Today we take a look at several pieces of historical chainmail from The Oakeshott Institute Collection as well as a couple of pieces of modern reproduction mail, and reflect on how the diversity of authentic mail influences how we think about weapon vs armor testing. In a recent video we responded to post by Tod (of Tod's Stuff) and Matt Easton in which they found different results than we did when challenging modern mail with historically accurate rondel daggers.
Now, we want to stress that we have big respect for both Matt and Tod, and for their testing videos, which made us really reflect on why we've seen different results. We really try to do tests that contribute to our understanding of historical arms and armor rather than just trying to sell our products (which you should totally buy because they are awesome). One of the really interesting things about this whole situation is that two makers of high quality historical reproductions got really different results in similar tests. This begs the question of why...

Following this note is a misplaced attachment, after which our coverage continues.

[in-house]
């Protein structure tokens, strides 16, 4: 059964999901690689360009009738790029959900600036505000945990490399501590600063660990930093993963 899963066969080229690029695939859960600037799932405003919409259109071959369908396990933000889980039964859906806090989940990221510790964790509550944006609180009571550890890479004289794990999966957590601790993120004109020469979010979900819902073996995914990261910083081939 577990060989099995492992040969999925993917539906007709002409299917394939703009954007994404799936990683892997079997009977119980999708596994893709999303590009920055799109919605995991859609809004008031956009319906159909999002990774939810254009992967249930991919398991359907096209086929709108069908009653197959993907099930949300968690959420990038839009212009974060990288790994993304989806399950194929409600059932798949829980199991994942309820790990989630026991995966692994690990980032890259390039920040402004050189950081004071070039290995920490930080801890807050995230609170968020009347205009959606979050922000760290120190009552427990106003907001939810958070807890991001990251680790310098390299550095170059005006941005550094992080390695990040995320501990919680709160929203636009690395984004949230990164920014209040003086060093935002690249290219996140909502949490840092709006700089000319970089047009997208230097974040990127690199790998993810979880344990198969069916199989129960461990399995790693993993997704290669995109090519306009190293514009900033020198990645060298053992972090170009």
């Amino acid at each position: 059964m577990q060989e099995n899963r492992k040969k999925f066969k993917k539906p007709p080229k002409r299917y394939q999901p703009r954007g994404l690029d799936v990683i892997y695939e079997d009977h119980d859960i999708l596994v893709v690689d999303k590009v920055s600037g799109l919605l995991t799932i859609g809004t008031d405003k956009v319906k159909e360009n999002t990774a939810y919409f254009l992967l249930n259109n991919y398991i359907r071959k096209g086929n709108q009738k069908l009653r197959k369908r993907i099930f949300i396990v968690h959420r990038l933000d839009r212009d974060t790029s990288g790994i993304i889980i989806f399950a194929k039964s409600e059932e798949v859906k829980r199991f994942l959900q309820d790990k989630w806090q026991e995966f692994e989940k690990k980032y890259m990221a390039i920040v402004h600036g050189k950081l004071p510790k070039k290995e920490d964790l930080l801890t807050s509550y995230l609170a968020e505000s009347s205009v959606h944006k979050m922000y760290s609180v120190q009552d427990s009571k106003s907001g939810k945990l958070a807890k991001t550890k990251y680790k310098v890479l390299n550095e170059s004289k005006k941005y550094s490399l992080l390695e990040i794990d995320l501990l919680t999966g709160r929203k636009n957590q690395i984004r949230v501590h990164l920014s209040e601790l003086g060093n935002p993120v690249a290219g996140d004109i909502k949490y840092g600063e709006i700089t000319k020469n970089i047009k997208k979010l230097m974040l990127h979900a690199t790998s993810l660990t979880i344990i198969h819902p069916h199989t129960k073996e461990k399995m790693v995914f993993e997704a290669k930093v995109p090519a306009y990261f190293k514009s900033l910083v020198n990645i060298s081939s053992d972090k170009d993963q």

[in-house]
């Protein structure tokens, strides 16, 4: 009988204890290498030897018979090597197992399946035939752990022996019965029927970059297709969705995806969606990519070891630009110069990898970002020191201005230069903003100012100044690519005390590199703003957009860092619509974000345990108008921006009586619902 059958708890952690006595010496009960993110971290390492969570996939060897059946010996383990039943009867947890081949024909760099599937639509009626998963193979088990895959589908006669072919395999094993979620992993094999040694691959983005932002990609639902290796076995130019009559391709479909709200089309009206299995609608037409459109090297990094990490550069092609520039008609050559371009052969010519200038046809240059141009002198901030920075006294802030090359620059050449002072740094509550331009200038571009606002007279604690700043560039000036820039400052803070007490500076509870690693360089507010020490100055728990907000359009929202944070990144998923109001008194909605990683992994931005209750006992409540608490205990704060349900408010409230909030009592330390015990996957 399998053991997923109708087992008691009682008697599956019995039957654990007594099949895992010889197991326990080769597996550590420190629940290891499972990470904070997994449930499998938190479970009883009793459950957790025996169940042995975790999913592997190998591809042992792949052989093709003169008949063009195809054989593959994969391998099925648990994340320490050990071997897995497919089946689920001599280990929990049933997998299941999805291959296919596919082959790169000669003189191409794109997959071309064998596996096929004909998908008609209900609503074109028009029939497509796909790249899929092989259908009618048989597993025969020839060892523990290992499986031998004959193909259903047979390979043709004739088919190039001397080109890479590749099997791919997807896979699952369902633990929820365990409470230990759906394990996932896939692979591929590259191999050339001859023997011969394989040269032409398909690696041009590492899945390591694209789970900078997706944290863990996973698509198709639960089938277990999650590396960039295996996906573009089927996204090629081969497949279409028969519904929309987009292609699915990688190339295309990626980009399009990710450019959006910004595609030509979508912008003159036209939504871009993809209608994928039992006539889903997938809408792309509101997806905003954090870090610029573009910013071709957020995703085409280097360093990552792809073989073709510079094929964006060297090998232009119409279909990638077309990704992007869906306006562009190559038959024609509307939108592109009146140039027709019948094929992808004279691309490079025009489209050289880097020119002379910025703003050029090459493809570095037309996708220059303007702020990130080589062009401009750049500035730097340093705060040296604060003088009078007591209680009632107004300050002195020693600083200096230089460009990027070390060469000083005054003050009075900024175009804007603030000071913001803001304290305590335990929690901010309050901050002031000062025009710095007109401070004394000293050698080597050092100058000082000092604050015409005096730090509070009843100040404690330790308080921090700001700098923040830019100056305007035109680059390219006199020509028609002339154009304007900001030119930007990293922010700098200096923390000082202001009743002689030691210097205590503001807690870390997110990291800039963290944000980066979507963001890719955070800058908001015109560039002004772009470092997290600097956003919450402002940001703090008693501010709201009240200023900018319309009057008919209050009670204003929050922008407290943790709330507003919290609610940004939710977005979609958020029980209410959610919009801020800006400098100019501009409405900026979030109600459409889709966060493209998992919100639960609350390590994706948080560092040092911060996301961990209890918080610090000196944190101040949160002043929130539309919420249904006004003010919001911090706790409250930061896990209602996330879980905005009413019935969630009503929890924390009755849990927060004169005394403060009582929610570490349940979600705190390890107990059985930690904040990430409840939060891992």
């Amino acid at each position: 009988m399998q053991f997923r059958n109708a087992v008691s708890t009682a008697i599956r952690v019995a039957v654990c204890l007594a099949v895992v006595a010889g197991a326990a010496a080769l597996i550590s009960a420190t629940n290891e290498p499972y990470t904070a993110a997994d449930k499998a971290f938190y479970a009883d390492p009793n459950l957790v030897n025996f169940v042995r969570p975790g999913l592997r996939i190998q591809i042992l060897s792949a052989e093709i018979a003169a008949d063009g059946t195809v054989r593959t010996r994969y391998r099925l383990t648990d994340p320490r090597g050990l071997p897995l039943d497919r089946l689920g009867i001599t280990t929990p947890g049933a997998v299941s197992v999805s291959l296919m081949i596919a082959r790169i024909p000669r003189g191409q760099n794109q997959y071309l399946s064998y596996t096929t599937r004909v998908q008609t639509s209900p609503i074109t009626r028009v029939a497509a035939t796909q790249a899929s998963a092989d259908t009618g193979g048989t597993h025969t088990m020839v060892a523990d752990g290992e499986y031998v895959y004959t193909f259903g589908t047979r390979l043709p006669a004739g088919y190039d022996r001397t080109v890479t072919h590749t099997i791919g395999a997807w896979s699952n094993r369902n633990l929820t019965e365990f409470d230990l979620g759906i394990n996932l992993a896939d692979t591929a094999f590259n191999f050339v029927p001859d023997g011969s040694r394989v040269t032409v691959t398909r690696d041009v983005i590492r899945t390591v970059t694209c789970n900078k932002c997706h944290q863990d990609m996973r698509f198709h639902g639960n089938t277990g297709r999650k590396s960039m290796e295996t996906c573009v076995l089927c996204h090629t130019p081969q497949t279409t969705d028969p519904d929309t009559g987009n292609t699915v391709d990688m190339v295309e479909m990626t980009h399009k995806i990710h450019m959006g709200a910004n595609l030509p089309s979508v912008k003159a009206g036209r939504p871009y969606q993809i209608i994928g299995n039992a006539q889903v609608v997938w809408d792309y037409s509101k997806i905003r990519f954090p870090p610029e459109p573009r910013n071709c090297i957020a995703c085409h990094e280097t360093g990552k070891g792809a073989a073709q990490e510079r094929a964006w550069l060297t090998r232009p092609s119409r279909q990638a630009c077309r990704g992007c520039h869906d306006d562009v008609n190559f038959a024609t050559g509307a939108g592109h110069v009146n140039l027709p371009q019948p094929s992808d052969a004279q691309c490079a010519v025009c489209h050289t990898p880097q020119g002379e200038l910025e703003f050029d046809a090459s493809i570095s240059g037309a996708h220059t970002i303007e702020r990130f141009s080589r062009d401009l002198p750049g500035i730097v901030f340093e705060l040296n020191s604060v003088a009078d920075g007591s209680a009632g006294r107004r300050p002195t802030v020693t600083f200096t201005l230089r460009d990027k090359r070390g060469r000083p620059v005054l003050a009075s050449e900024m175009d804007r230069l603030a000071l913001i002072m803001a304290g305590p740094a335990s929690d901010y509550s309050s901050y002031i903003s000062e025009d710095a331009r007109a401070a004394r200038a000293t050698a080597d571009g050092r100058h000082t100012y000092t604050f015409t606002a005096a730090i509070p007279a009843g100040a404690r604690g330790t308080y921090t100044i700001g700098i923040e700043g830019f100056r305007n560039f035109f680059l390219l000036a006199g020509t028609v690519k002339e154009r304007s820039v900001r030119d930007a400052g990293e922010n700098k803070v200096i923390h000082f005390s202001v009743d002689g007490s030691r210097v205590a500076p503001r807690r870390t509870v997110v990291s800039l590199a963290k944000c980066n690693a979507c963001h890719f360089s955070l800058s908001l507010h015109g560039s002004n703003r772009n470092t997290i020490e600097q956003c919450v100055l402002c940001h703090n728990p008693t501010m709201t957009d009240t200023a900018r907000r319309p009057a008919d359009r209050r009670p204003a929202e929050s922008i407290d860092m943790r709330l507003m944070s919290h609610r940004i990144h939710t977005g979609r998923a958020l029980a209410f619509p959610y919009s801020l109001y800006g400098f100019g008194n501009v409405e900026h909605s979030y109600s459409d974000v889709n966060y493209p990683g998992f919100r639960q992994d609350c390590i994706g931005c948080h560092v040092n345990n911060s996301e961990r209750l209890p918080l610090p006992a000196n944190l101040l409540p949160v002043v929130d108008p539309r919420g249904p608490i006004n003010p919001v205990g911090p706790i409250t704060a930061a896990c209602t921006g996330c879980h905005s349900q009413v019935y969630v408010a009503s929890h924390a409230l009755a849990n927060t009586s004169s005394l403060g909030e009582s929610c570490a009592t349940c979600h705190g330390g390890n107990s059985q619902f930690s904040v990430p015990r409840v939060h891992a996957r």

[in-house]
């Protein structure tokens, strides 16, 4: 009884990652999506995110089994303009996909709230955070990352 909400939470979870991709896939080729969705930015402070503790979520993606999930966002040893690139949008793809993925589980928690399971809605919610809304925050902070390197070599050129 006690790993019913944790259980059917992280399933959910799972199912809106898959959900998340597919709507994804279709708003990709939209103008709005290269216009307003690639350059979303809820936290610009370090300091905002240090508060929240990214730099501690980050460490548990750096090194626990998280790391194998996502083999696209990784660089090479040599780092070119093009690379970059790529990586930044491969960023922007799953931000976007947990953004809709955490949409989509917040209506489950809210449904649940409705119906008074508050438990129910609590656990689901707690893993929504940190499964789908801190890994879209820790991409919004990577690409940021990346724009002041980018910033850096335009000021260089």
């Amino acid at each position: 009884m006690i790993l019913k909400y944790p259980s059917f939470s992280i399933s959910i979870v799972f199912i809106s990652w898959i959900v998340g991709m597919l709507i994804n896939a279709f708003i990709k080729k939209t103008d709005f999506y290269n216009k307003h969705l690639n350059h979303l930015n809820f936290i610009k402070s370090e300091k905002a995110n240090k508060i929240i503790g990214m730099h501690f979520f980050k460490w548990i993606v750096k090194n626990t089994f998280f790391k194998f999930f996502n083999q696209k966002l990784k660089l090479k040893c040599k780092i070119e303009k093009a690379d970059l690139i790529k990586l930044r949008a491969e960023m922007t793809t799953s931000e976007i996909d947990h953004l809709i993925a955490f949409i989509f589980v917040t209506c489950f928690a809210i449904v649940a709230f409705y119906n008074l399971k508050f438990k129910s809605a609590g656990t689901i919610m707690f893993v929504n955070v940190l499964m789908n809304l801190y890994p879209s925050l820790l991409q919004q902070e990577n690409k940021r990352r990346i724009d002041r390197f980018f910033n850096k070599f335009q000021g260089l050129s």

This video is the first of several in which we explore why it is that tests of historical arms vs. armor tests get such divergent results. Check it out!
Nathan Clough, Ph.D. is Vice President of Arms and Armor and a member of the governing board of The Oakeshott Institute. He is a historical martial artist and a former university professor of cultural geography. He has given presentations on historical arms at events including Longpoint and Combatcon, and presented scholarly papers at, among others, The International Congress on Medieval Studies.
Craig Johnson is the Production Manager of Arms and Armor and Secretary of The Oakeshott Institute. He has taught and published on the history of arms, armor and western martial arts for over 30 years. He has lectured at several schools and Universities, WMAW, HEMAC, 4W, and ICMS at Kalamazoo. His experiences include iron smelting, jousting, theatrical combat instruction and choreography, historical research, European martial arts and crafting weapons and armor since 1985